We've also long been talking about getting a car. After more than three years of driving lessons, mostly paid out of our own pocket, though some from the ILs, and 9 tests, the Grumpy Old Man finally got his licence in June this year. The plan had been for him to get a manual licence and drive FILs as new 2002 Mazda Protege (13K on the clock!), but in the end the GOM went for an automatic licence and therefore can't drive the Mazda which has sat idle in the garage for the past four years. We thought MIL would sell the Mazda and buy an automatic car.

We've always known the ILs had some investments and a bit of a nest egg 'for a rainy' day, but we've never known how much.

So, the months passed since the GOM got his licence and MIL was reluctant to spend any money on a car, or to even sell the car sitting in the garage. We tried to explain to her how much easier it would be to help her out if the GOM could drive around. Getting to her place by public transport takes an hour on a good day, on a Sunday it takes an hour and a half or more. The Grumpy Old Man goes to her house often, every week and as time has passed more often several times a week. Each trip to her house is a minimum three hour return trip. Often it's more like five or six hours. Driving to her house would take him twelve minutes.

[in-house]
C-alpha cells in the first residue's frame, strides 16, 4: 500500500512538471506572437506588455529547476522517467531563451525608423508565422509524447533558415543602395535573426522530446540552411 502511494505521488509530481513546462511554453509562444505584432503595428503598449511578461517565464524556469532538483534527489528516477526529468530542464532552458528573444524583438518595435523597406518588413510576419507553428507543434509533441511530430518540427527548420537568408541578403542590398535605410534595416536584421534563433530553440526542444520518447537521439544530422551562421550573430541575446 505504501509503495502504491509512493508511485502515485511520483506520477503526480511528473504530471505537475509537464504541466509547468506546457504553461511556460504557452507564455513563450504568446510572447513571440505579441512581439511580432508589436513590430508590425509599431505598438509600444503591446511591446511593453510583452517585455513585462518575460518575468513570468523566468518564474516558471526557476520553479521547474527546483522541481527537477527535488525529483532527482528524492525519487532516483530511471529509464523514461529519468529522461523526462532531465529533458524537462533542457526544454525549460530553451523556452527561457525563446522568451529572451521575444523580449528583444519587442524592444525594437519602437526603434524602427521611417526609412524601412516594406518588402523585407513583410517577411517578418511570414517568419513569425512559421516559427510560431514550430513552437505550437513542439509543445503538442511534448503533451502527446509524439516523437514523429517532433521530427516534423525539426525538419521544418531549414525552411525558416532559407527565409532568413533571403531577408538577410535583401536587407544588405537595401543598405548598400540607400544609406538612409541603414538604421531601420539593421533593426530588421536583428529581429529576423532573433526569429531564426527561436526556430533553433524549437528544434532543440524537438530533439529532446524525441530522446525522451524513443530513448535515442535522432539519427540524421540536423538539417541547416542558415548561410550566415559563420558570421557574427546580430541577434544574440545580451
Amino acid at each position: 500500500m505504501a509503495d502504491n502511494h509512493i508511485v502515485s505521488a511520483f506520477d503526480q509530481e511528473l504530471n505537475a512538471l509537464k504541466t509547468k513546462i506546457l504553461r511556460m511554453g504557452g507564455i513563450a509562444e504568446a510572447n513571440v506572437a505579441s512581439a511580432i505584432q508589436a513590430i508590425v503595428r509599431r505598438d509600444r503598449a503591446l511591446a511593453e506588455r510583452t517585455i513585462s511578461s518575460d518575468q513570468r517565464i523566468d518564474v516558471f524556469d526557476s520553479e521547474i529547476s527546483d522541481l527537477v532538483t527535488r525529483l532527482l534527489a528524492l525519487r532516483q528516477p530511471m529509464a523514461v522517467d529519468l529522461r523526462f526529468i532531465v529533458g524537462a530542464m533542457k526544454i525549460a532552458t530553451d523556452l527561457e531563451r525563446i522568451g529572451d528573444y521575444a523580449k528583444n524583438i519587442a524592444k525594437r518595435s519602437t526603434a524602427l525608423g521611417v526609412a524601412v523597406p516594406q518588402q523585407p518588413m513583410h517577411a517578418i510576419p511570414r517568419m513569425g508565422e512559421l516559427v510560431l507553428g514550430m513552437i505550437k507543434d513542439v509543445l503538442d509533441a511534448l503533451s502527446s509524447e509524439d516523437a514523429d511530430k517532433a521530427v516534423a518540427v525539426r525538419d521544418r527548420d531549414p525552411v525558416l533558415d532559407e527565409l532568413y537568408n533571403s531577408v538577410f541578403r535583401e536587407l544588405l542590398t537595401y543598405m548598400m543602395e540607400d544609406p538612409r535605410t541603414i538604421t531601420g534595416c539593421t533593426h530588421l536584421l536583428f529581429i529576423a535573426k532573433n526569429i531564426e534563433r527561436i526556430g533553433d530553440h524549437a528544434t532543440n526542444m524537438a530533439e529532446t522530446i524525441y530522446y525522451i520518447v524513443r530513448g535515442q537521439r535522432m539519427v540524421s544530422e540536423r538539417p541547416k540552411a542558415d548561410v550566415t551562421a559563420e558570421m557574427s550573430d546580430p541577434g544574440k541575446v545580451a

In that sense it's probably good that he doesn't work. I don't know when he'd fit in trips to his mum's around working as well.

Anyway, with the sale of the house looming on the horizon, and with Ari going to kinder, and Erik to high school and the other two at primary school (and me possibly at Uni), we've been saying we really need to do something about getting a car. The GOM decided he just needed to get on with selling it, himself. So last weekend he went and washed it. He told his mum to get the RACV out to charge the battery on Wednesday and then he could drive it out of the garage to take photos of it.